Drying apples is a good way to preserve them for use in your favorite recipes later on down the road. It’s also the secret to making apple chips, which are a tasty snack in their own right. No matter how you intend to use them, drying apples at home couldn't be easier—all you need is an oven and a couple of hours. Just slice your washed, cored apples into rings and stick them in a preheated oven for 2-3 hours. When they come out, they’ll be delicate, crunchy, and oh-so-sweet.
[Edit]Ingredients 1-2 apples (washed, cored, and sliced) water lemon juice Cinnamon, nutmeg, apple pie spice, or other seasonings (optional—to taste)
*Makes approximately 20-50 slices*
[Edit]Steps [Edit]Slicing Your Apples Preheat your oven to around . Before you get started, turn on your oven to its lowest heat setting. That way, you can wash, core, and slice your apples while the oven is warming up. Once the oven reaches the desired temperature, all you’ll have to do is pop in the apples and set a timer. Feel free to use a lower heat setting, if your oven has one. Some ovens go as low as . Low, even heat tends to be best for drying, as it prevents food from burning. Keep in mind, however, that it can take considerably longer for your apples to dry fully at lower temperatures. Line 1-2 large baking sheets with parchment paper. Overlap the individual pieces of parchment paper to make sure that the bottom of the baking sheet is completely covered. The parchment paper will prevent your apples from sticking to the baking sheets as the sugars in them heat up.
You may need to grab an additional baking sheet if you’re going to be preparing more than 1 or 2 apples at a time. Wash your apples thoroughly. Run the apples under a stream of cool water. Use your fingers to gently rub off any stubborn dirt or traces of waxy coating. When you’re done, shake off the excess water and pat the apples dry with a clean cloth or paper towel.
If you’re planning on drying lots of apples, it may be faster to wash them all at once in a colander or wire strainer. Core and slice your apples into slices. Cut the core out of your apples neatly using an apple corer or paring knife. Then, run the top of each apple back and forth over the blade of mandoline to reduce them to slices of a uniform thickness.
If you don’t have a mandoline, simply use a sharp knife with a long blade to cut the apples as thin as possible. When drying apple slices, it’s easiest to cut them into rings rather than wedges or other shapes. Dip your apple slices in a mixture of water and lemon juice. Combine of water and of lemon juice in a small mixing bowl and stir well. Dunk the slices in the solution for a few seconds, then remove them and set them aside on a layer of folded paper towels and press them dry.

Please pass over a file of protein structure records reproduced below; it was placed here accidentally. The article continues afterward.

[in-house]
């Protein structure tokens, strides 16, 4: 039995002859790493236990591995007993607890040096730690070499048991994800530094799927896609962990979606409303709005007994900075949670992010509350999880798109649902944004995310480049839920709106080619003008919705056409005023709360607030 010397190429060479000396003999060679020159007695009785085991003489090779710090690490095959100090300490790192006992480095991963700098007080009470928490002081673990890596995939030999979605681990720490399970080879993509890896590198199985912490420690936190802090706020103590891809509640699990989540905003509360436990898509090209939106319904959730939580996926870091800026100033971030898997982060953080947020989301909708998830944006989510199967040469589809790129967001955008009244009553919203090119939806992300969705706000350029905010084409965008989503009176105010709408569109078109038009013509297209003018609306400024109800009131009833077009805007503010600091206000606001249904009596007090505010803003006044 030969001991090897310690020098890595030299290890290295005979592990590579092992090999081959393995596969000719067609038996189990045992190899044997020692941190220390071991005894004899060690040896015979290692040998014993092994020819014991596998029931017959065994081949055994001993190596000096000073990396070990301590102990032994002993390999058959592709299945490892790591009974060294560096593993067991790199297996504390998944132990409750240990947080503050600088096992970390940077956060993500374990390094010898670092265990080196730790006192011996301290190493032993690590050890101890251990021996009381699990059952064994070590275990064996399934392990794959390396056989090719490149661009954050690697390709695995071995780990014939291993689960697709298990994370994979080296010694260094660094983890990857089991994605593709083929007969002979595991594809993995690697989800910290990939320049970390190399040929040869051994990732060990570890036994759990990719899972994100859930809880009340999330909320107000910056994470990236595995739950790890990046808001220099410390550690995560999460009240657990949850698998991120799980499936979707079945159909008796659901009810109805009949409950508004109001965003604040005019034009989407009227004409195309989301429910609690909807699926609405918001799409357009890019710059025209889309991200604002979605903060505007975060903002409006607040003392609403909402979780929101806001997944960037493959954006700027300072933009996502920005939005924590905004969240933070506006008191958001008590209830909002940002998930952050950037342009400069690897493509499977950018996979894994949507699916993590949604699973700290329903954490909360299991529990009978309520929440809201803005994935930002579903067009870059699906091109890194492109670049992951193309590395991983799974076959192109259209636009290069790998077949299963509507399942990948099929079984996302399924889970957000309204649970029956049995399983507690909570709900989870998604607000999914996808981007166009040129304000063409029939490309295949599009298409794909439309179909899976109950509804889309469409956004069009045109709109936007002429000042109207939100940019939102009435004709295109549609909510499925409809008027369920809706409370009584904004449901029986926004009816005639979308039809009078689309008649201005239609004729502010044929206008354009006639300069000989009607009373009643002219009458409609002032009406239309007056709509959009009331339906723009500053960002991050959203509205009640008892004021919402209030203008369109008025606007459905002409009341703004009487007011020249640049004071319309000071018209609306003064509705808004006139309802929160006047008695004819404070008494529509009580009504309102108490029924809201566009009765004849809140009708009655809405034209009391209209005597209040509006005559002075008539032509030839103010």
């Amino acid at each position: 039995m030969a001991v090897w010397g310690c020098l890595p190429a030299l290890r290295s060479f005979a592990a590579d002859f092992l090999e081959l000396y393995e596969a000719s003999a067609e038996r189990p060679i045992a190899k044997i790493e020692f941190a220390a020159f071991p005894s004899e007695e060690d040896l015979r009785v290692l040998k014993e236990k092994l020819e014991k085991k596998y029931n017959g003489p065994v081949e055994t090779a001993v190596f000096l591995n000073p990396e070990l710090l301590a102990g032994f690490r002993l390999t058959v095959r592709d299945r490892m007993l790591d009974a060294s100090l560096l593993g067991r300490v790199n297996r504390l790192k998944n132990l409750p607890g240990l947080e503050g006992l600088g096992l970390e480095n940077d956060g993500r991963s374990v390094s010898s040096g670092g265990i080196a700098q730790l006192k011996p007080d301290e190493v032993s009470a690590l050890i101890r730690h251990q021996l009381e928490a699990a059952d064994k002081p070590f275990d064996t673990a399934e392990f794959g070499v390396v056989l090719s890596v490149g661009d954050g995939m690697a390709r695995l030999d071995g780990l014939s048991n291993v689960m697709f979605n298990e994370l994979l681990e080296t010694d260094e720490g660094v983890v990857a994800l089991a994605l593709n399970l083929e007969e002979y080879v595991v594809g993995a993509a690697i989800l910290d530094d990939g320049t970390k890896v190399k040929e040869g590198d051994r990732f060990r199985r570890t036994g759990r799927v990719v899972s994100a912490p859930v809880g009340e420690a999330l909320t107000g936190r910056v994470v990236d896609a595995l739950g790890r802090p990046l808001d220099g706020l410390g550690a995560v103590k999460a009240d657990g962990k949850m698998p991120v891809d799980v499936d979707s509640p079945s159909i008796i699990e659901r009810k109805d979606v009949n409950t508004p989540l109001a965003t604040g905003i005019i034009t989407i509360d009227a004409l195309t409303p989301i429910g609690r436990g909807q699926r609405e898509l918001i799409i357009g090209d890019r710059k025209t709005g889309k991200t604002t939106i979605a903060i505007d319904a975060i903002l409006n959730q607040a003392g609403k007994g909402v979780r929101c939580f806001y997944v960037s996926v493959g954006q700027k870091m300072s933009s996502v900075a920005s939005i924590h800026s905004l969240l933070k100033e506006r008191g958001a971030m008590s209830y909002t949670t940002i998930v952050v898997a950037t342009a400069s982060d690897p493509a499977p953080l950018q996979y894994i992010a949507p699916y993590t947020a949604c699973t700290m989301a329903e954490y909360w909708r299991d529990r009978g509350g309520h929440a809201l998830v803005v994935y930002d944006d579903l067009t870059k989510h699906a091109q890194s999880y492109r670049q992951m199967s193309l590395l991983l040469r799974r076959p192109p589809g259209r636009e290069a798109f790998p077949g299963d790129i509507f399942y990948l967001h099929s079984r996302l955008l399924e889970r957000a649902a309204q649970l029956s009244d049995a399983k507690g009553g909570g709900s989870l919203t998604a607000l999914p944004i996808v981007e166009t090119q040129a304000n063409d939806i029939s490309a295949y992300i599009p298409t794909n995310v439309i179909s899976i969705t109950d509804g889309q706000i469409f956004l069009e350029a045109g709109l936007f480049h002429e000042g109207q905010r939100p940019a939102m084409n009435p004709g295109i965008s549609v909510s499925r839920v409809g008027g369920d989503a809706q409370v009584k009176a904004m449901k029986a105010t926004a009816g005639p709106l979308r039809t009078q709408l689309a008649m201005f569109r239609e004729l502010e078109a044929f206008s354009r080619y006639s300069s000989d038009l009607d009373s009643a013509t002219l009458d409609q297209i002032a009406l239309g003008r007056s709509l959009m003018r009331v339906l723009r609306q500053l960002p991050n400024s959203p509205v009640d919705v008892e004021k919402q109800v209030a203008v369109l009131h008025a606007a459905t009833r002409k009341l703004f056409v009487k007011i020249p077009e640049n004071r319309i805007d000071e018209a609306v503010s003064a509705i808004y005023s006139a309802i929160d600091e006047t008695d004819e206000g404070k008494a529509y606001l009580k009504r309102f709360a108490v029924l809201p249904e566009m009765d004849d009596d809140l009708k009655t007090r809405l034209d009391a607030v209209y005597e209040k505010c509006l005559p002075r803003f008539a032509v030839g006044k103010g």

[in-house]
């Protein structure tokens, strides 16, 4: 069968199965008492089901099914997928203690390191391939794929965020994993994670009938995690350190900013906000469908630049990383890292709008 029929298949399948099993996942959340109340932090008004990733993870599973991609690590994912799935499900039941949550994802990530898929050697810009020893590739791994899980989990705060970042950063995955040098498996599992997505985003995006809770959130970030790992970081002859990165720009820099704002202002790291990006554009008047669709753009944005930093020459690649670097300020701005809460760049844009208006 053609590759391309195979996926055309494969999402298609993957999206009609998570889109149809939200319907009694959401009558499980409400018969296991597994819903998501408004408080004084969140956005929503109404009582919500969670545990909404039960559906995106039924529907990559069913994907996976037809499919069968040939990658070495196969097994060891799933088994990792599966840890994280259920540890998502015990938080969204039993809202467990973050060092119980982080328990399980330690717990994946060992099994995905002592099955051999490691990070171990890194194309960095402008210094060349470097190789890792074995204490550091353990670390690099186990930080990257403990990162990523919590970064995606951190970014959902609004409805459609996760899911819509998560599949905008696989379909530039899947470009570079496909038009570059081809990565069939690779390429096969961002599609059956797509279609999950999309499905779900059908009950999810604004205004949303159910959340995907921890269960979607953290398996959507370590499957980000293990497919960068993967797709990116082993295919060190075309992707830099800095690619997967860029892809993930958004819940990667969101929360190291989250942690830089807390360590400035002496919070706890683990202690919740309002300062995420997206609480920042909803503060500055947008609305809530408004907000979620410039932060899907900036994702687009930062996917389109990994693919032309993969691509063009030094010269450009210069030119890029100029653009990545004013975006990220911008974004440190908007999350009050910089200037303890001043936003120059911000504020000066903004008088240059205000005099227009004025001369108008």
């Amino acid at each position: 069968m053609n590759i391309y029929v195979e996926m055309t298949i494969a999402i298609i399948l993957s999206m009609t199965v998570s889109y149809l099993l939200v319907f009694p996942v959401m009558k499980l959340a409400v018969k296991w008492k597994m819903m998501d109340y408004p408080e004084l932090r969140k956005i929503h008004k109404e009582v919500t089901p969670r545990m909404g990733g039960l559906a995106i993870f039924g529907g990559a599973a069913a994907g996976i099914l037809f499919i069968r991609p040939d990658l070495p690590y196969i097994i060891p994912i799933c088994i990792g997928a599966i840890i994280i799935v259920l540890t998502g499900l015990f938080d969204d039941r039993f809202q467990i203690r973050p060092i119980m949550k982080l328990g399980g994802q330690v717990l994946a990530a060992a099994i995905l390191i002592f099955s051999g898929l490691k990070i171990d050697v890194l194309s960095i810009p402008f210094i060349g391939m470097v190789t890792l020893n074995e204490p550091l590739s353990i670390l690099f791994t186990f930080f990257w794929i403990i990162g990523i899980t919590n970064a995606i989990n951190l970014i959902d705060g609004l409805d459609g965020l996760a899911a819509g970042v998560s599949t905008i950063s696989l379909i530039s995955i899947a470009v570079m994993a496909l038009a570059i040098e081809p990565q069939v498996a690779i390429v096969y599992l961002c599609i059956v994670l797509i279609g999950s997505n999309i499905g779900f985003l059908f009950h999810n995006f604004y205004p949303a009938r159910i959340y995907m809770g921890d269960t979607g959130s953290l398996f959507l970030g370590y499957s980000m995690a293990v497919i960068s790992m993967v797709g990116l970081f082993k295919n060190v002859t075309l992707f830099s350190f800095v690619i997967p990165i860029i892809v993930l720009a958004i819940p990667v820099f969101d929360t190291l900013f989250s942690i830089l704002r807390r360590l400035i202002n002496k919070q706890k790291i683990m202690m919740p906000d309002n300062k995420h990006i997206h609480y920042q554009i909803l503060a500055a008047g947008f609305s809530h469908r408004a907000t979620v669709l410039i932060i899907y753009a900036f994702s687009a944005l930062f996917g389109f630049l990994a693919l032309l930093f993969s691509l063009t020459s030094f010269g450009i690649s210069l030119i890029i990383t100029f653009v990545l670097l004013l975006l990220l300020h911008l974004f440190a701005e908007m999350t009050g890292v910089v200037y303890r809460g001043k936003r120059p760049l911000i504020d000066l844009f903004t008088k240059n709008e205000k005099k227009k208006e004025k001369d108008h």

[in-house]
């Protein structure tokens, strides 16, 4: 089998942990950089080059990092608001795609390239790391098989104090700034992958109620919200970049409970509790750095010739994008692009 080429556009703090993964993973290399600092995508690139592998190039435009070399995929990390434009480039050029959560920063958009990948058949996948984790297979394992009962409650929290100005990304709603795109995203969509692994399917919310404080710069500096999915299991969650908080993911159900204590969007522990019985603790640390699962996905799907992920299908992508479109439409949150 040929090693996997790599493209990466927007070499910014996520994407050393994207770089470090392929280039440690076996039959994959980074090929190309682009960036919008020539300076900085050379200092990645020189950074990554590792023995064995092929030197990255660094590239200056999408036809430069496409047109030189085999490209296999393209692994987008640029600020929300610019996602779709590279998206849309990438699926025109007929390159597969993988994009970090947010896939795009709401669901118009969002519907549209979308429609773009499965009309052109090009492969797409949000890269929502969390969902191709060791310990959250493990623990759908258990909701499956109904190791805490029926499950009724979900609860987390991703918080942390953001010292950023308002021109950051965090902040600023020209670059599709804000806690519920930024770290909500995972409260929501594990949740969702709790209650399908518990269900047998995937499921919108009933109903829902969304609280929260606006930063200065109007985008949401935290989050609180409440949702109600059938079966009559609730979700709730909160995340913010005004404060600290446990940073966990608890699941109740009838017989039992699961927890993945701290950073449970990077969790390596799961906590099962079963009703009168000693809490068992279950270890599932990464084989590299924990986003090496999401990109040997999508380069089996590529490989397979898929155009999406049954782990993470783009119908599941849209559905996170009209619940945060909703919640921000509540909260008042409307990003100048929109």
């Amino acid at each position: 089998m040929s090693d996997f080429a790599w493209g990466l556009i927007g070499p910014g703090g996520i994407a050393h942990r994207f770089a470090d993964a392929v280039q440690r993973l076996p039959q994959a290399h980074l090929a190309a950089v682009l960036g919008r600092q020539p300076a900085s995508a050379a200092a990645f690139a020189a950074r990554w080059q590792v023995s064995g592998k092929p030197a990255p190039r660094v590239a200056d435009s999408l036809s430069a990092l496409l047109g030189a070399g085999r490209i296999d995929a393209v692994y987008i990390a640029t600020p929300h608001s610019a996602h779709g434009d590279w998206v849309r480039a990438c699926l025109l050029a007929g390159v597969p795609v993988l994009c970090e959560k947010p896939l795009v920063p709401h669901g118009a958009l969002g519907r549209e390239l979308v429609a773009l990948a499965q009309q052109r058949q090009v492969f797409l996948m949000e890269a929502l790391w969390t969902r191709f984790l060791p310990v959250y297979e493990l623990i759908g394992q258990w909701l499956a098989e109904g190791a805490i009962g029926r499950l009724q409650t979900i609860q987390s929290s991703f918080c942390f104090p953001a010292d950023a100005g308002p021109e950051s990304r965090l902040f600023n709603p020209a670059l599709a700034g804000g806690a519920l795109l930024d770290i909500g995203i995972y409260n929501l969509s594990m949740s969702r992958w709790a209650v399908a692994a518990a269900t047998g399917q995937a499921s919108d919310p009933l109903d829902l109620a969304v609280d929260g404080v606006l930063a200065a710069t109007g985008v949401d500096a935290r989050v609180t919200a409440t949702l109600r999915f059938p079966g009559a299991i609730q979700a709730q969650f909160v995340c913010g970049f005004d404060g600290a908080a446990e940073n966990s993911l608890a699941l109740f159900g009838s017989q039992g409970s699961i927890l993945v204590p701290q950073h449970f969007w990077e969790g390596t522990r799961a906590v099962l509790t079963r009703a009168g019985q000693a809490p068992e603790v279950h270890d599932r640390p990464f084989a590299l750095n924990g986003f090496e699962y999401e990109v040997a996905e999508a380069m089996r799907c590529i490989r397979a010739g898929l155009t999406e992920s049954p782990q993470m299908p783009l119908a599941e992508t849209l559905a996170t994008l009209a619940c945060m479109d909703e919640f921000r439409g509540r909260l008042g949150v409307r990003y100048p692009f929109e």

It's important to dilute your lemon juice. The natural citric acid will keep your apples from becoming brown and mushy while they’re in the oven, but too much can actually have the opposite effect. This step is entirely optional. A little browning shouldn’t affect the taste of your dried apples. Arrange the slices on your lined baking sheets in a single even layer. Try to leave at least of space between each slice. This will allow more warm air to circulate between them, cutting down on their overall drying time and ensuring a more consistent texture.
If you like, you can dust your apple slices with a light coating of cinnamon, nutmeg, or blended apple pie spice before putting them in the oven to give them even more flavor. [Edit]Heating Your Apples Bake the apple slices for 1 hour. Set a timer to help you keep track of how long they’ve been in the oven. After about an hour, the edges of the rings will begin to curl slightly, and the peel on the outside will take on a darker color.
If your oven doesn’t have a built-in timer, use a separate kitchen timer or set an alarm on your phone to alert you when your apples are finished heating on their first side. Leave the door of the oven propped open just a hint while your apples are baking. Doing so will improve the air circulation inside and help moisture escape. Turn the slices over. Using an oven mitt or pot holder, reach into the oven and carefully remove the baking sheet. Flip each slice over with a fork or pair of tongs, then slide the baking sheet back into the oven.